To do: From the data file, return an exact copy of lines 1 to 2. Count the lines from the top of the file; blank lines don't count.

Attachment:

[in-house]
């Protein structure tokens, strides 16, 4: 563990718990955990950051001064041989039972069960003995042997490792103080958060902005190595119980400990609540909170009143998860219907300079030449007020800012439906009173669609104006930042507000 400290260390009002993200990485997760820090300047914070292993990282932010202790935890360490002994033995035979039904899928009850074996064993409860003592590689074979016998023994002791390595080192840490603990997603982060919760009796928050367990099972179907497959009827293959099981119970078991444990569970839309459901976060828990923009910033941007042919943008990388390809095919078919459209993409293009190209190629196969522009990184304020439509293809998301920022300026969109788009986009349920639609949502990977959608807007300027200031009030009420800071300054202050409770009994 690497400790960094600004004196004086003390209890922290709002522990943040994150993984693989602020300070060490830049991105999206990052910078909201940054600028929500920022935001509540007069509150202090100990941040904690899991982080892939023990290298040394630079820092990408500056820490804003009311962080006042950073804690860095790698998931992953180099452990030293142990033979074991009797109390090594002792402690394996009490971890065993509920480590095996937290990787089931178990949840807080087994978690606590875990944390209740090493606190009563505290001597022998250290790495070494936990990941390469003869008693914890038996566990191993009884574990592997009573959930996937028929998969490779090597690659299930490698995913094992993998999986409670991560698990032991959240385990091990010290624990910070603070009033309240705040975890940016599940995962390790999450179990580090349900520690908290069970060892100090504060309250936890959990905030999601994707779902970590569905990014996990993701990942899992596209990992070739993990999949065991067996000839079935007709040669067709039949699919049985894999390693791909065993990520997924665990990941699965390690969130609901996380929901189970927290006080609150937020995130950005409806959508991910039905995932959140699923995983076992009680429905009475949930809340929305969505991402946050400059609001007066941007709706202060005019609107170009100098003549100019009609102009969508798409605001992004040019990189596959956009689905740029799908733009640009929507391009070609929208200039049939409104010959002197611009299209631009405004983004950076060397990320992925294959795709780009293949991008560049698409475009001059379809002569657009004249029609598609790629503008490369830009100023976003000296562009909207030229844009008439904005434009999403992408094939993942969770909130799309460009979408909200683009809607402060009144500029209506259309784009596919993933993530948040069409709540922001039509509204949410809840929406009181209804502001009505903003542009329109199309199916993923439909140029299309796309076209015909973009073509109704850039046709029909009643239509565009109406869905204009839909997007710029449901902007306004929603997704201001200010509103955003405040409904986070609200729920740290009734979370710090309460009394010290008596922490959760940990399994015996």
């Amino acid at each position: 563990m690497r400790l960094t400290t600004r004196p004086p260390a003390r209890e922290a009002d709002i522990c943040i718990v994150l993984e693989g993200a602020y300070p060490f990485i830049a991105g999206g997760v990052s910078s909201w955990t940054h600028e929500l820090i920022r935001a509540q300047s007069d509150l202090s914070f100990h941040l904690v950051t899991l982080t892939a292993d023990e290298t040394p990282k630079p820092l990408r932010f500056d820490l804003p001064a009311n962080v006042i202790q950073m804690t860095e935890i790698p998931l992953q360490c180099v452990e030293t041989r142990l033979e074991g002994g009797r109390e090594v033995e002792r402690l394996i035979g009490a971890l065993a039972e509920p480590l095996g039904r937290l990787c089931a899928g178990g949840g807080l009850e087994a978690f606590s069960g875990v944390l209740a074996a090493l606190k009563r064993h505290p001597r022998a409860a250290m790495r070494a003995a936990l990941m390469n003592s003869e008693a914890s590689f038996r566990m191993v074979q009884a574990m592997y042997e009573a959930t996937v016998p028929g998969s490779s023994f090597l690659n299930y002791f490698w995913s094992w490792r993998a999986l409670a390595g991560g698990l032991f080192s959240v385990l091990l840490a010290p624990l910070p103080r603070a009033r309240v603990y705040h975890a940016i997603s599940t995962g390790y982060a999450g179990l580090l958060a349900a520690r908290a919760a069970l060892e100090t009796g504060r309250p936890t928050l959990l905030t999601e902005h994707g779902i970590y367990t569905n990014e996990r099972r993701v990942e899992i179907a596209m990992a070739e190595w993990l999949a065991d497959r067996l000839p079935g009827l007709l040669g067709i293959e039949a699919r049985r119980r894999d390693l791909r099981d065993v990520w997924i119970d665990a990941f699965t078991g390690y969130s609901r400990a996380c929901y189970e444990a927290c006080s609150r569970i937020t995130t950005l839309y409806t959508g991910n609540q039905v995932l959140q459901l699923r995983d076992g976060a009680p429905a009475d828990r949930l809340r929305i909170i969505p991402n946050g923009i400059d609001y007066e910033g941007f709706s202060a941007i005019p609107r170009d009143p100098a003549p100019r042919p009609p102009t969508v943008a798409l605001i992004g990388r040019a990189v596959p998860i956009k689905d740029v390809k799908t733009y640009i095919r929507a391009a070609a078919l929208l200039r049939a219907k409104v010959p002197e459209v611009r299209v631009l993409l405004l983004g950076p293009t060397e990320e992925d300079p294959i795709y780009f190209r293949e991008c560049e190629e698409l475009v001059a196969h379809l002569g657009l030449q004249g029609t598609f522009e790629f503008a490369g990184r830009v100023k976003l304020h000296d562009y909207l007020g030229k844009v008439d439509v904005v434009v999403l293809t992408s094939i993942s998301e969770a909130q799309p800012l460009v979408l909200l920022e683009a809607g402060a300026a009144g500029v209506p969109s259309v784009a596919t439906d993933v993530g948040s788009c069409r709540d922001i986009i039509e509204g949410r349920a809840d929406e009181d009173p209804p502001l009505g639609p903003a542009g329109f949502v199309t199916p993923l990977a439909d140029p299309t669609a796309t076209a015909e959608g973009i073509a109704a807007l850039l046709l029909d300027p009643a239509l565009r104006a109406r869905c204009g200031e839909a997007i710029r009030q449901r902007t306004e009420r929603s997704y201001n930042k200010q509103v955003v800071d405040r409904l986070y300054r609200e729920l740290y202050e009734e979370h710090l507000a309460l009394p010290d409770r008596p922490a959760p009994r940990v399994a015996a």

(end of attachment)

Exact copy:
[in-house]
């Protein structure tokens, strides 16, 4: 563990718990955990950051001064041989039972069960003995042997490792103080958060902005190595119980400990609540909170009143998860219907300079030449007020800012439906009173669609104006930042507000 400290260390009002993200990485997760820090300047914070292993990282932010202790935890360490002994033995035979039904899928009850074996064993409860003592590689074979016998023994002791390595080192840490603990997603982060919760009796928050367990099972179907497959009827293959099981119970078991444990569970839309459901976060828990923009910033941007042919943008990388390809095919078919459209993409293009190209190629196969522009990184304020439509293809998301920022300026969109788009986009349920639609949502990977959608807007300027200031009030009420800071300054202050409770009994 690497400790960094600004004196004086003390209890922290709002522990943040994150993984693989602020300070060490830049991105999206990052910078909201940054600028929500920022935001509540007069509150202090100990941040904690899991982080892939023990290298040394630079820092990408500056820490804003009311962080006042950073804690860095790698998931992953180099452990030293142990033979074991009797109390090594002792402690394996009490971890065993509920480590095996937290990787089931178990949840807080087994978690606590875990944390209740090493606190009563505290001597022998250290790495070494936990990941390469003869008693914890038996566990191993009884574990592997009573959930996937028929998969490779090597690659299930490698995913094992993998999986409670991560698990032991959240385990091990010290624990910070603070009033309240705040975890940016599940995962390790999450179990580090349900520690908290069970060892100090504060309250936890959990905030999601994707779902970590569905990014996990993701990942899992596209990992070739993990999949065991067996000839079935007709040669067709039949699919049985894999390693791909065993990520997924665990990941699965390690969130609901996380929901189970927290006080609150937020995130950005409806959508991910039905995932959140699923995983076992009680429905009475949930809340929305969505991402946050400059609001007066941007709706202060005019609107170009100098003549100019009609102009969508798409605001992004040019990189596959956009689905740029799908733009640009929507391009070609929208200039049939409104010959002197611009299209631009405004983004950076060397990320992925294959795709780009293949991008560049698409475009001059379809002569657009004249029609598609790629503008490369830009100023976003000296562009909207030229844009008439904005434009999403992408094939993942969770909130799309460009979408909200683009809607402060009144500029209506259309784009596919993933993530948040069409709540922001039509509204949410809840929406009181209804502001009505903003542009329109199309199916993923439909140029299309796309076209015909973009073509109704850039046709029909009643239509565009109406869905204009839909997007710029449901902007306004929603997704201001200010509103955003405040409904986070609200729920740290009734979370710090309460009394010290008596922490959760940990399994015996």